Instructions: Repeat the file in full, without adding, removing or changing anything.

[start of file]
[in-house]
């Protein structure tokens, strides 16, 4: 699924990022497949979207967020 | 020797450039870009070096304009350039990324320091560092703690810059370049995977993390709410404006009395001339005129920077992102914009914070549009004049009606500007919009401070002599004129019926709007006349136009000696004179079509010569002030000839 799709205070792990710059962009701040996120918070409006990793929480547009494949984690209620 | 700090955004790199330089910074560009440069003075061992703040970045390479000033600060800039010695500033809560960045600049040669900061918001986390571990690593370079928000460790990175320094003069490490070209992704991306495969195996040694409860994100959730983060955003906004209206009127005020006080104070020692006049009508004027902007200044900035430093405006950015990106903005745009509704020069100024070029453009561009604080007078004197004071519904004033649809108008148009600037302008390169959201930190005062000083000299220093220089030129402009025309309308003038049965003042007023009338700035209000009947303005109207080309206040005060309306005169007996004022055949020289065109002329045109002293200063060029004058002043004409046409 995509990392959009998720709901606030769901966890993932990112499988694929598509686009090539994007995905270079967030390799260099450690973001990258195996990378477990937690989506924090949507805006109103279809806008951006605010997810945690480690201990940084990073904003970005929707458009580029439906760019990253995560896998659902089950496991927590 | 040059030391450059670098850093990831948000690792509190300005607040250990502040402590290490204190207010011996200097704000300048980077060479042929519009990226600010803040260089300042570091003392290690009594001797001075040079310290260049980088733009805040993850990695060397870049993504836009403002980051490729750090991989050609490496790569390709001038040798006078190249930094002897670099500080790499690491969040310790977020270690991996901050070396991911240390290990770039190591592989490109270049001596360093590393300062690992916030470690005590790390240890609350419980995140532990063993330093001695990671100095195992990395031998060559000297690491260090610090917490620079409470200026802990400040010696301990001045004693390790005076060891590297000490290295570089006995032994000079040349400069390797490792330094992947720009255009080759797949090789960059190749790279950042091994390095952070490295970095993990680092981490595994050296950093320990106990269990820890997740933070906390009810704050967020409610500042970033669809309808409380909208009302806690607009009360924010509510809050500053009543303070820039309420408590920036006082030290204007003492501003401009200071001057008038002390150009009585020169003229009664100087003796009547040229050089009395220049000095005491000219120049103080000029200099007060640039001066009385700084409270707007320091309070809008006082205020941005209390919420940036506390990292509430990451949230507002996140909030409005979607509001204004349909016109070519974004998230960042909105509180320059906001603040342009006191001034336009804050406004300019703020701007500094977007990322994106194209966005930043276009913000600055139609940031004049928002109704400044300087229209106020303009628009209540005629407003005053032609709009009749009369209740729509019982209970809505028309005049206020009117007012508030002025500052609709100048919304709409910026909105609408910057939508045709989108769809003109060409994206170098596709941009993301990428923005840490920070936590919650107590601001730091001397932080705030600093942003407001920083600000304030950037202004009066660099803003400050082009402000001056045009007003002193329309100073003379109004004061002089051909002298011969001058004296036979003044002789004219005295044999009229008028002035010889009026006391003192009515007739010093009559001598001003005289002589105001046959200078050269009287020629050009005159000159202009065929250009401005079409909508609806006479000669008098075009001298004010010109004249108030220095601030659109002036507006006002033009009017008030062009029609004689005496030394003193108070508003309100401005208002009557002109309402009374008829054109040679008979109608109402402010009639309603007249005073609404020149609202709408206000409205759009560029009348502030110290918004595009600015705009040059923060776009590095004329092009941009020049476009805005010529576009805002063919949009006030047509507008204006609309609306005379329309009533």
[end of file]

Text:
[in-house]
């Protein structure tokens, strides 16, 4: 699924990022497949979207967020 | 020797450039870009070096304009350039990324320091560092703690810059370049995977993390709410404006009395001339005129920077992102914009914070549009004049009606500007919009401070002599004129019926709007006349136009000696004179079509010569002030000839 799709205070792990710059962009701040996120918070409006990793929480547009494949984690209620 | 700090955004790199330089910074560009440069003075061992703040970045390479000033600060800039010695500033809560960045600049040669900061918001986390571990690593370079928000460790990175320094003069490490070209992704991306495969195996040694409860994100959730983060955003906004209206009127005020006080104070020692006049009508004027902007200044900035430093405006950015990106903005745009509704020069100024070029453009561009604080007078004197004071519904004033649809108008148009600037302008390169959201930190005062000083000299220093220089030129402009025309309308003038049965003042007023009338700035209000009947303005109207080309206040005060309306005169007996004022055949020289065109002329045109002293200063060029004058002043004409046409 995509990392959009998720709901606030769901966890993932990112499988694929598509686009090539994007995905270079967030390799260099450690973001990258195996990378477990937690989506924090949507805006109103279809806008951006605010997810945690480690201990940084990073904003970005929707458009580029439906760019990253995560896998659902089950496991927590 | 040059030391450059670098850093990831948000690792509190300005607040250990502040402590290490204190207010011996200097704000300048980077060479042929519009990226600010803040260089300042570091003392290690009594001797001075040079310290260049980088733009805040993850990695060397870049993504836009403002980051490729750090991989050609490496790569390709001038040798006078190249930094002897670099500080790499690491969040310790977020270690991996901050070396991911240390290990770039190591592989490109270049001596360093590393300062690992916030470690005590790390240890609350419980995140532990063993330093001695990671100095195992990395031998060559000297690491260090610090917490620079409470200026802990400040010696301990001045004693390790005076060891590297000490290295570089006995032994000079040349400069390797490792330094992947720009255009080759797949090789960059190749790279950042091994390095952070490295970095993990680092981490595994050296950093320990106990269990820890997740933070906390009810704050967020409610500042970033669809309808409380909208009302806690607009009360924010509510809050500053009543303070820039309420408590920036006082030290204007003492501003401009200071001057008038002390150009009585020169003229009664100087003796009547040229050089009395220049000095005491000219120049103080000029200099007060640039001066009385700084409270707007320091309070809008006082205020941005209390919420940036506390990292509430990451949230507002996140909030409005979607509001204004349909016109070519974004998230960042909105509180320059906001603040342009006191001034336009804050406004300019703020701007500094977007990322994106194209966005930043276009913000600055139609940031004049928002109704400044300087229209106020303009628009209540005629407003005053032609709009009749009369209740729509019982209970809505028309005049206020009117007012508030002025500052609709100048919304709409910026909105609408910057939508045709989108769809003109060409994206170098596709941009993301990428923005840490920070936590919650107590601001730091001397932080705030600093942003407001920083600000304030950037202004009066660099803003400050082009402000001056045009007003002193329309100073003379109004004061002089051909002298011969001058004296036979003044002789004219005295044999009229008028002035010889009026006391003192009515007739010093009559001598001003005289002589105001046959200078050269009287020629050009005159000159202009065929250009401005079409909508609806006479000669008098075009001298004010010109004249108030220095601030659109002036507006006002033009009017008030062009029609004689005496030394003193108070508003309100401005208002009557002109309402009374008829054109040679008979109608109402402010009639309603007249005073609404020149609202709408206000409205759009560029009348502030110290918004595009600015705009040059923060776009590095004329092009941009020049476009805005010529576009805002063919949009006030047509507008204006609309609306005379329309009533």